Sudden arterial occlusion is very rare especially in childhood and it usually occurs at artery bifurcation, which mainly threatens affected extremity or patient survival. In spite of extensive collateralization, the level of embolism and length of time of onset to treatment are major factors that influence limbs survival. When thoracic roentgenoscopy, arterial blood gas analysis, coagulation test, and echocardiographic of lower extremity deep venous system are all normal, one should consider the possibility of a paradoxical embolism.[13–15] Paradoxical embolism is a systemic arterial embolism caused by the abnormal passage of a venous thromboembolus through a right-to-left shunt, which is considered to be the major cause that results in ischemic events in adult. In general, inference and clinical fallot are diagnostic criteria[17,18]: (1) There is no obvious thrombus source of arterial circulation system; (2) deep vein thrombosis or pulmonary embolism; (3) there exit reversed or reversible shunt of heart defect; (4) there exit persistent (primary or secondary pulmonary hypertension) or transient (valsalva maneuver or cough) gradient pressure that can promote right to left shunt.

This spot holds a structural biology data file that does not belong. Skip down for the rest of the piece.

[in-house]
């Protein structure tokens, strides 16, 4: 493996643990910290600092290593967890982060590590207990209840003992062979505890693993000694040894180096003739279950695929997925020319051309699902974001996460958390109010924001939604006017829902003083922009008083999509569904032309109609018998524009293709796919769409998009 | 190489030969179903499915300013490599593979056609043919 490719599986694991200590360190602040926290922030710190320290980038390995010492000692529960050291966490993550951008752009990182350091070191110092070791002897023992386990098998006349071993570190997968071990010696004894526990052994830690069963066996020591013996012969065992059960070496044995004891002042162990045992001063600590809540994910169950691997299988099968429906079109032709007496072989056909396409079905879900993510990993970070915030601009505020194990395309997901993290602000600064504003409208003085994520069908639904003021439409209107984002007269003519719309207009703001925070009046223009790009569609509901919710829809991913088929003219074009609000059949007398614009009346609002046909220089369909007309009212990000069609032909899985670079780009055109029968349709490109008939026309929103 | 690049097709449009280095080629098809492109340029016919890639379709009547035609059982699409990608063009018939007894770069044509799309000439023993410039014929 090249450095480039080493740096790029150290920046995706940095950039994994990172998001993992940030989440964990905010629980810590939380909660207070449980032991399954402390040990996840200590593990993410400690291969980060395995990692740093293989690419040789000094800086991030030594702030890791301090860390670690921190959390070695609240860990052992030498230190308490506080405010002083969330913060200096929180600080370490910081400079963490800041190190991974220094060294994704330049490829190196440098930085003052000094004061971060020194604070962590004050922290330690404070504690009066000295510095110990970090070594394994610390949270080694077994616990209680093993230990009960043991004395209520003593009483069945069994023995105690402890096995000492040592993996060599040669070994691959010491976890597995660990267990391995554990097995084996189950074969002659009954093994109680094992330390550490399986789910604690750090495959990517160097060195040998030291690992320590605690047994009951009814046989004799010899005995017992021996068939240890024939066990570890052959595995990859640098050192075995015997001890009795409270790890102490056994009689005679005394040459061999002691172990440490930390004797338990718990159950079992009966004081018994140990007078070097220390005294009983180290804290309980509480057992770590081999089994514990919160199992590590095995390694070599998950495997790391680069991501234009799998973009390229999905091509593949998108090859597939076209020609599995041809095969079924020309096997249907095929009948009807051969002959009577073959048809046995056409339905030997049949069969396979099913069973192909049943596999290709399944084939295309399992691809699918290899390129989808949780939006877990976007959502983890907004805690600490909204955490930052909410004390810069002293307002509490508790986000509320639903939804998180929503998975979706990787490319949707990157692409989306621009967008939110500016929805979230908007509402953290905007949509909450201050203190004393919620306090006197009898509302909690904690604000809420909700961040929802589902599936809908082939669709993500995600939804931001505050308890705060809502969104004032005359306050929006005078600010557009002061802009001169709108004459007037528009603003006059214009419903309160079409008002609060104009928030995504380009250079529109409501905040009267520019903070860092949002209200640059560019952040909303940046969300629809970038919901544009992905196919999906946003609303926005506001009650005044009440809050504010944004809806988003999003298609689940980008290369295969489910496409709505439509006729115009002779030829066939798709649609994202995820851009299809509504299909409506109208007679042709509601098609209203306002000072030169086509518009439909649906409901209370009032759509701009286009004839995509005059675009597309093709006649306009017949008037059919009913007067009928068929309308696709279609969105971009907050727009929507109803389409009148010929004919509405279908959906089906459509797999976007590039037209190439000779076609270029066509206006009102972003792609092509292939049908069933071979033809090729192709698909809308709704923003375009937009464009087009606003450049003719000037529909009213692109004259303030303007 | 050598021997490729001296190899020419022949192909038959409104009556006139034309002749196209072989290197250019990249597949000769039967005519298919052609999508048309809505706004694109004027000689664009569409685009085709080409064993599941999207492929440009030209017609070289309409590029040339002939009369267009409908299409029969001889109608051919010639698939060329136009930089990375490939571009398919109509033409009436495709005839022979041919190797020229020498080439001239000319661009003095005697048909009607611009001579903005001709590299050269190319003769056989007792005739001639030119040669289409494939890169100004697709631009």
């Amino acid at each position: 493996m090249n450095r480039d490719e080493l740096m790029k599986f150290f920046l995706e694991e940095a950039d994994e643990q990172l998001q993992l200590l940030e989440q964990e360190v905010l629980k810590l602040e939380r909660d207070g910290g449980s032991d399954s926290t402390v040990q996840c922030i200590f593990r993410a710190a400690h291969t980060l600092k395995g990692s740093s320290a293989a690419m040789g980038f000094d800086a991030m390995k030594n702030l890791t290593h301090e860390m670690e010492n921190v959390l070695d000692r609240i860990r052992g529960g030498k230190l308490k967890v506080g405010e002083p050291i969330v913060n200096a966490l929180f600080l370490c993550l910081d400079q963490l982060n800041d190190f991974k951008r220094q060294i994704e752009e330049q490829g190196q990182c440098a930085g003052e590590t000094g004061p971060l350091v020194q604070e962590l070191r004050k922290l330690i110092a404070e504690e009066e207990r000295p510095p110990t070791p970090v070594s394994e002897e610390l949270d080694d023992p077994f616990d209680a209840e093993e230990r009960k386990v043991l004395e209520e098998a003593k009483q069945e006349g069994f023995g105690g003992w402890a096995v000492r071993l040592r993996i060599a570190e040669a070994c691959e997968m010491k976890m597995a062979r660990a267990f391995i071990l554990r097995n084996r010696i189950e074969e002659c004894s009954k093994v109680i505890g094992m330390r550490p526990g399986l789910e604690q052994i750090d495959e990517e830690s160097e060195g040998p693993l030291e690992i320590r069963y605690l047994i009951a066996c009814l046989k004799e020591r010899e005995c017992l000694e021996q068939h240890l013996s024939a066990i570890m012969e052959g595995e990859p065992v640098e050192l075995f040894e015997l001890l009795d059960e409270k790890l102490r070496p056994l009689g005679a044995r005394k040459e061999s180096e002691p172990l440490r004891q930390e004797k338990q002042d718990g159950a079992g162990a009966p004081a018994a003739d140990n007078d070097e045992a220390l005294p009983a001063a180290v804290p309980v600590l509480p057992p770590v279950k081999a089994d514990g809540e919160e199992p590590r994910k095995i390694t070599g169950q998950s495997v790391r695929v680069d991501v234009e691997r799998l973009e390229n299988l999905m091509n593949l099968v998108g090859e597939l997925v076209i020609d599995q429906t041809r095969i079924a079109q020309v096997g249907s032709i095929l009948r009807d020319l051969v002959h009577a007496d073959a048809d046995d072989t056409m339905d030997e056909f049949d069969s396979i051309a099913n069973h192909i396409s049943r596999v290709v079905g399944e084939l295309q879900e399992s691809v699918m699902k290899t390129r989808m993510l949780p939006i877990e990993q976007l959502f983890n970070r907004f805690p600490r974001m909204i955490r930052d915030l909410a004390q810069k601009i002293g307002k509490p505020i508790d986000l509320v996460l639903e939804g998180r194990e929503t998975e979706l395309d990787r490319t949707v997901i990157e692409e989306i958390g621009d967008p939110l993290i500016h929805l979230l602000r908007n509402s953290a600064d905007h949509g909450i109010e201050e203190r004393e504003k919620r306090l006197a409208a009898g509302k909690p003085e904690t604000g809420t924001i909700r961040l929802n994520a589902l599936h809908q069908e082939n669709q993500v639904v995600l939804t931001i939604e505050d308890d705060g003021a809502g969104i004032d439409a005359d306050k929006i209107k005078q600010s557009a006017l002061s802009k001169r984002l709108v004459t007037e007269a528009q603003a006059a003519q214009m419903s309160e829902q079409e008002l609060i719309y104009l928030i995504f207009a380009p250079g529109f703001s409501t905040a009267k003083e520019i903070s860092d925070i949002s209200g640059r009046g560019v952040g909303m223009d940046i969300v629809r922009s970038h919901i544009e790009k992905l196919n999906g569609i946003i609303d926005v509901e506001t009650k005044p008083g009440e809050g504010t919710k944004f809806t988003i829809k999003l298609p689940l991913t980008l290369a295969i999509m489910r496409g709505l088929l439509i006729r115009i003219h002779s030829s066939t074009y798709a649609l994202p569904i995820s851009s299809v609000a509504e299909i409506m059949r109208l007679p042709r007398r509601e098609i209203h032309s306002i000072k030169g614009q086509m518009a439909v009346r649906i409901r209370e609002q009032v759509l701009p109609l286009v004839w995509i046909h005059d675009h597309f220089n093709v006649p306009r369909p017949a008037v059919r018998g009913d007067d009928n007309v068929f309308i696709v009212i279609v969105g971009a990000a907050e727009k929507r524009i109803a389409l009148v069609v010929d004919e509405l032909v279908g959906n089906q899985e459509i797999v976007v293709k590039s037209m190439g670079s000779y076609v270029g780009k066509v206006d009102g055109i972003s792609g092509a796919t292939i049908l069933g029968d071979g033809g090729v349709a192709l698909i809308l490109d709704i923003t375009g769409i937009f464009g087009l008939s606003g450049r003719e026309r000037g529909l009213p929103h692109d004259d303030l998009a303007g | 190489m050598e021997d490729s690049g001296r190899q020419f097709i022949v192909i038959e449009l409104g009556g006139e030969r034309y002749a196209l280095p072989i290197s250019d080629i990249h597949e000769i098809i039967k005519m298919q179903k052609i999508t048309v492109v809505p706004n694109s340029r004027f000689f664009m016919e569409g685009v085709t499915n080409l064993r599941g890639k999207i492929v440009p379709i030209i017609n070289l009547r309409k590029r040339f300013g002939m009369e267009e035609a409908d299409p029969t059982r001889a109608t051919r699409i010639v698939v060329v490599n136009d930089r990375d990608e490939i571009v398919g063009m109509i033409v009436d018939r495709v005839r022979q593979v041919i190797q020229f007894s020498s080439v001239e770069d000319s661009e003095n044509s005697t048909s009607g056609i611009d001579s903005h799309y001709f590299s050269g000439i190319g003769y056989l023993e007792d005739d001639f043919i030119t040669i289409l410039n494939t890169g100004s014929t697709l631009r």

There are about 80% to 90% of EA patients with combined atrial septal defect and patent foramen ovale.[4,19] Although paradoxical embolism such as stroke, brain abscess, and peripheral artery are rare,[20,21,22] if patients have the paradoxical embolism or worsening tricuspid regurgitation, the most suitable therapeutic regimen should be chosen according to patients’ condition.[17,23] Echocardiogram presents that the patient has bidirectional blood flow through the atrial septal defect, but cough, sneeze, squat fast, emiction, and cacation can make right atrial pressure increase transiently. The patient has the medical history of falling off the bed. In addition, both mild pulmonary hypertension and increased right atrial pressure predispose for transient right to left shunt and paradoxical embolization.[22,24] In the presence of atrial septal defect, increasing right atrial pressure may cause changes of hemodynamics and function and right to left reverse shunt which is the anatomical basis of paradoxical embolism resulting in arterial embolism. In 2014, Christine H put forward a possible paradoxical embolic event (PPEE), which was defined as the history of transient ischemic events such as cerebrovascular accident, brain abscess or an event assumed to be embolic without another explanation. In the absence of pathologic confirmation, these events were assumed to be the paradoxical embolism events.